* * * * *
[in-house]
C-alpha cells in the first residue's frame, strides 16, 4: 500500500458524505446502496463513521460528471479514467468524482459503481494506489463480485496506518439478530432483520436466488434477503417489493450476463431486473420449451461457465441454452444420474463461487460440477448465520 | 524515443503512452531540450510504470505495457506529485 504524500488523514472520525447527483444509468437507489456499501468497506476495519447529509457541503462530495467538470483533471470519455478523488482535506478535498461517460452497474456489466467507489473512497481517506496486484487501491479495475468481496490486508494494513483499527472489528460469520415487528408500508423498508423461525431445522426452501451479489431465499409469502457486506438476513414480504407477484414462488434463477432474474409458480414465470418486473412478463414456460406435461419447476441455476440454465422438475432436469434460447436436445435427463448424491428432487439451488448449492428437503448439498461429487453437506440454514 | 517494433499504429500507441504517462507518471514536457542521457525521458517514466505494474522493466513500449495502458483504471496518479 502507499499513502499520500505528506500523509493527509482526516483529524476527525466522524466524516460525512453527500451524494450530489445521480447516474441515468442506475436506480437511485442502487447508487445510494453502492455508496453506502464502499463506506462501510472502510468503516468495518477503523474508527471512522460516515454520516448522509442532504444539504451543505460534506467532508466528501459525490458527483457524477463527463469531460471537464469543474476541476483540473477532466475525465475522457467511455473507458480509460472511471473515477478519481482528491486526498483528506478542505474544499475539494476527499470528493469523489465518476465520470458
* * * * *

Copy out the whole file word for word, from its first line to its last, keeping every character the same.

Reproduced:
[in-house]
C-alpha cells in the first residue's frame, strides 16, 4: 500500500458524505446502496463513521460528471479514467468524482459503481494506489463480485496506518439478530432483520436466488434477503417489493450476463431486473420449451461457465441454452444420474463461487460440477448465520 | 524515443503512452531540450510504470505495457506529485 504524500488523514472520525447527483444509468437507489456499501468497506476495519447529509457541503462530495467538470483533471470519455478523488482535506478535498461517460452497474456489466467507489473512497481517506496486484487501491479495475468481496490486508494494513483499527472489528460469520415487528408500508423498508423461525431445522426452501451479489431465499409469502457486506438476513414480504407477484414462488434463477432474474409458480414465470418486473412478463414456460406435461419447476441455476440454465422438475432436469434460447436436445435427463448424491428432487439451488448449492428437503448439498461429487453437506440454514 | 517494433499504429500507441504517462507518471514536457542521457525521458517514466505494474522493466513500449495502458483504471496518479 502507499499513502499520500505528506500523509493527509482526516483529524476527525466522524466524516460525512453527500451524494450530489445521480447516474441515468442506475436506480437511485442502487447508487445510494453502492455508496453506502464502499463506506462501510472502510468503516468495518477503523474508527471512522460516515454520516448522509442532504444539504451543505460534506467532508466528501459525490458527483457524477463527463469531460471537464469543474476541476483540473477532466475525465475522457467511455473507458480509460472511471473515477478519481482528491486526498483528506478542505474544499475539494476527499470528493469523489465518476465520470458